In addition to the fresh goods, a small freezer case is stocked with store-made fish stock ("We make it with our own bones and shells," Stergis says) as well as frog legs and other frozen products. In a refrigerated case are zip-lock bags of baby vegetables that Stergis has shipped in from Creative Gardens in Knoxville, as well as bags of fresh herbs and spring greenseverything, in other words, to make a meal of your fish purchase. The metal shelves that line the pale-blue walls are being stocked with gourmet grocery items to further complement the main course.
"We are finding that people just like to hang out here," says Stergis. "When is the last time the guy behind the seafood counter at Kroger called you by your name and asked how you liked your scallops last week? We know our customers by name, and by what kind of fish they've tried. And you can't believe the number of fish stories we hear."
Nashville has a butcher once more
Pssst. Wanna buy some hanger steak? The flavorful meat known as "the butcher's cut"because the butcher often kept it for himselfis the centerpiece of the menu in any respectable French bistro. Until recently, it has been tough, if not impossible, to find in Nashville. Todd Lewis admits he didn't know what it was, even though he has been cutting meat for around 15 years and recently opened the Bandywood Butcher Block in Green Hills.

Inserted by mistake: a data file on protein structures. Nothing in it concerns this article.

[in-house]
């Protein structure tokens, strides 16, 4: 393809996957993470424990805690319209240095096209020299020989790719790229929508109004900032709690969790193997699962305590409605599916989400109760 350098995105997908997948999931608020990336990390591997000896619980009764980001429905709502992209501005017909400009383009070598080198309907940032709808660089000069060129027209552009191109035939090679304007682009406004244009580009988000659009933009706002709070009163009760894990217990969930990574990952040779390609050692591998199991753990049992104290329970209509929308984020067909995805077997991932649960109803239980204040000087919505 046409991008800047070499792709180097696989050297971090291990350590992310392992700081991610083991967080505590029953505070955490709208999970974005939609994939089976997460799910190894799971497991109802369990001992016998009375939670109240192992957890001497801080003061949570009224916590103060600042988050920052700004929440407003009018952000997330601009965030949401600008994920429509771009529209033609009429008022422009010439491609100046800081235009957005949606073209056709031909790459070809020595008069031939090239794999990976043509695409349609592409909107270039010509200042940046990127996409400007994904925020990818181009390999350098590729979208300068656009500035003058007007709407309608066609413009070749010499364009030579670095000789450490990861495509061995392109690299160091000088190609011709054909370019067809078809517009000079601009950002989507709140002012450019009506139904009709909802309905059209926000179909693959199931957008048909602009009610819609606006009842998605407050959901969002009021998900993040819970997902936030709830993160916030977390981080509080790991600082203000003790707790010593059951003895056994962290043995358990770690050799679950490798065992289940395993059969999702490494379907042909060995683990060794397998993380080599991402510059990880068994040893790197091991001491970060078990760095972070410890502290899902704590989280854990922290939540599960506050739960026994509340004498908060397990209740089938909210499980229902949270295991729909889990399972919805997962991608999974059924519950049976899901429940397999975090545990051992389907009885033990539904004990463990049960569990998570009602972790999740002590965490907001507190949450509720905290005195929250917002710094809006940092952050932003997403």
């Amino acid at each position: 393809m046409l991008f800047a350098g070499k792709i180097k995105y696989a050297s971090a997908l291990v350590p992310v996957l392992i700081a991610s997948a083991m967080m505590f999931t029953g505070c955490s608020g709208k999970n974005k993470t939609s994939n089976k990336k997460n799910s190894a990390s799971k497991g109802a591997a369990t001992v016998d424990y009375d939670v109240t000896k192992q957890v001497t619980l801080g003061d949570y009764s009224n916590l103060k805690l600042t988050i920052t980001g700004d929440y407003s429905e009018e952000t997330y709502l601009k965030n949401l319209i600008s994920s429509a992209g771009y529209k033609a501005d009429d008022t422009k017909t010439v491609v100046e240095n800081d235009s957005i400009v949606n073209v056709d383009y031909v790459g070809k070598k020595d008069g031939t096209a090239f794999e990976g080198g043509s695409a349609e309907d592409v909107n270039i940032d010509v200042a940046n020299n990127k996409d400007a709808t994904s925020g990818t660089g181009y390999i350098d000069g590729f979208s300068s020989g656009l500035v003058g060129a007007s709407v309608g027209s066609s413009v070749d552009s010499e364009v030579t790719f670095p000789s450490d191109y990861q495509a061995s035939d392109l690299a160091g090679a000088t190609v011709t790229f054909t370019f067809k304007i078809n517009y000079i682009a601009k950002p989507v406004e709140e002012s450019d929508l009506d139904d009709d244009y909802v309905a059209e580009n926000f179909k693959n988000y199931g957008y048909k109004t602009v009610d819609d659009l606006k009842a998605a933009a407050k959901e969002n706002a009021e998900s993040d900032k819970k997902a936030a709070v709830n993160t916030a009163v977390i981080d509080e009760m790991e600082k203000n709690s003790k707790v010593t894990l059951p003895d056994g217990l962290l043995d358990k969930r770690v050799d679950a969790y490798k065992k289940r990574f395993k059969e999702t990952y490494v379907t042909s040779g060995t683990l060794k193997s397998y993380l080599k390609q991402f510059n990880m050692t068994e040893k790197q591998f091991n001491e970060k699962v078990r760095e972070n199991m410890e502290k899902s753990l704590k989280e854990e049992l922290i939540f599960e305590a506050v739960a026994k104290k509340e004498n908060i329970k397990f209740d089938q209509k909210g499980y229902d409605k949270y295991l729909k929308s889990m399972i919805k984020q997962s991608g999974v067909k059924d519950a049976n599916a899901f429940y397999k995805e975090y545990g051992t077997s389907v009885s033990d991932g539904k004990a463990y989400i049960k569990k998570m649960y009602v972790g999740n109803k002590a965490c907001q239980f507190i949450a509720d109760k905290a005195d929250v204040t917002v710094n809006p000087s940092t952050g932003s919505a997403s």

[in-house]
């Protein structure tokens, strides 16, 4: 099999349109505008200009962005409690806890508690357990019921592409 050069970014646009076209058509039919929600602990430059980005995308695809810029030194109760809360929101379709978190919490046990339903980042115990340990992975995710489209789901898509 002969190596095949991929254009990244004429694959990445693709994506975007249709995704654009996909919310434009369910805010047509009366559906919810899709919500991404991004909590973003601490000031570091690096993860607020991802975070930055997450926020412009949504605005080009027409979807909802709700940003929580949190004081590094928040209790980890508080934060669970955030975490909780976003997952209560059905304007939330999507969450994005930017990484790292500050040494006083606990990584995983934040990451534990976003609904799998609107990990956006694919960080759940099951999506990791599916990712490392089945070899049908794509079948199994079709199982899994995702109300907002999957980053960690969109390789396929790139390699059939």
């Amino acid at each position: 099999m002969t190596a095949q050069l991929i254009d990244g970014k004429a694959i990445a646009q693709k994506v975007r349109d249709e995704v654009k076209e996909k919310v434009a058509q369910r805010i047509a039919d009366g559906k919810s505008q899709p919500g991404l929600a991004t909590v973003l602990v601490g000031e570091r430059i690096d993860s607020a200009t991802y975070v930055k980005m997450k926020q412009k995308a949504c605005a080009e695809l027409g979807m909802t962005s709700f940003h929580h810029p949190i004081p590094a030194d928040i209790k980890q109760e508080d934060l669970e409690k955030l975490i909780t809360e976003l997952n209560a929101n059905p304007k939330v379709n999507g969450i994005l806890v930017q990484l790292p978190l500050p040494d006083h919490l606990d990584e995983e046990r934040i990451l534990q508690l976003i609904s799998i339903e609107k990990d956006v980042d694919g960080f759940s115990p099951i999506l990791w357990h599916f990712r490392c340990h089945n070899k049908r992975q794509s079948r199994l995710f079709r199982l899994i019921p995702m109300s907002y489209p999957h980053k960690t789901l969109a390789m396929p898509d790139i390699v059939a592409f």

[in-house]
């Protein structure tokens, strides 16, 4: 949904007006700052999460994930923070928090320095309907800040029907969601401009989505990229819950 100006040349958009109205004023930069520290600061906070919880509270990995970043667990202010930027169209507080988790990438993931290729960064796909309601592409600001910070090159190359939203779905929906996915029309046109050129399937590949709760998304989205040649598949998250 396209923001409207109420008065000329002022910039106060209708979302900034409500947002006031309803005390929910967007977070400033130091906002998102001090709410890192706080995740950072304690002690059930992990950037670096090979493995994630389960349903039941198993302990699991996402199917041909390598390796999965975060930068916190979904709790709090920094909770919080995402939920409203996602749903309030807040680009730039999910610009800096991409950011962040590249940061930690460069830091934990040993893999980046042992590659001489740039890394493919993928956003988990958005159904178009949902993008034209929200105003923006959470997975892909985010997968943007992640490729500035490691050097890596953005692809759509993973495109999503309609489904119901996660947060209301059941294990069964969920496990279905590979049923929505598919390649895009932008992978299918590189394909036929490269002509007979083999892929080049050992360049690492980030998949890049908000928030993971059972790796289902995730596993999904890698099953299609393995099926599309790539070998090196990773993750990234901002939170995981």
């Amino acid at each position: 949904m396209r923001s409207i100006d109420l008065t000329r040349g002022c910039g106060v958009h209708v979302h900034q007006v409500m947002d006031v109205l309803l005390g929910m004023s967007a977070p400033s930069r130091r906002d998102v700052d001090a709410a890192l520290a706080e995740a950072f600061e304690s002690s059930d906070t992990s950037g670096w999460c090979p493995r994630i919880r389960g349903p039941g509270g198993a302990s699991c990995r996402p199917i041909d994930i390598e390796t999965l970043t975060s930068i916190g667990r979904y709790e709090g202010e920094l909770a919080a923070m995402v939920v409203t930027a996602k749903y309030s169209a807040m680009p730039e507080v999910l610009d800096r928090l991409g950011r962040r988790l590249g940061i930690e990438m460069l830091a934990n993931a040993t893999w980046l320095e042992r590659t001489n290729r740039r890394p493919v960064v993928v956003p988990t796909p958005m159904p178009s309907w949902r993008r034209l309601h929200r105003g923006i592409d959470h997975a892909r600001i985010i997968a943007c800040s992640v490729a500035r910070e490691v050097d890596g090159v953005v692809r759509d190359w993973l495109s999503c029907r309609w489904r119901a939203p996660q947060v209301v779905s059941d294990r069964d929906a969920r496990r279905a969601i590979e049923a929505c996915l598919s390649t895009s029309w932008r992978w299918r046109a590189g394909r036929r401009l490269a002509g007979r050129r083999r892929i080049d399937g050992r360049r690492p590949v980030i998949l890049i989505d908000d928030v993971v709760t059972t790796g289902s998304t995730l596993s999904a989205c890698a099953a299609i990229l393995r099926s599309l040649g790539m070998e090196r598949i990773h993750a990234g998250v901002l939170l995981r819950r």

"One day right after we opened," Lewis says, "some guy named Bullet Gillespie came in and asked me if I had hanger steak, and I said no. So he pulls out a French meat-cutting diagram, shows me what it is, and asks if I can get it. I said, sure, I'll look into it. So I found a source and ordered some. About a week later, another guy comes in and says he heard we have hanger steak. I said yeah, we do. He said he could get it everywhere in New York but couldn't find it anywhere here. He was really happy we had it." The satisfied customer was novelist Jay McInerney, who splits his time between New York and Nashville.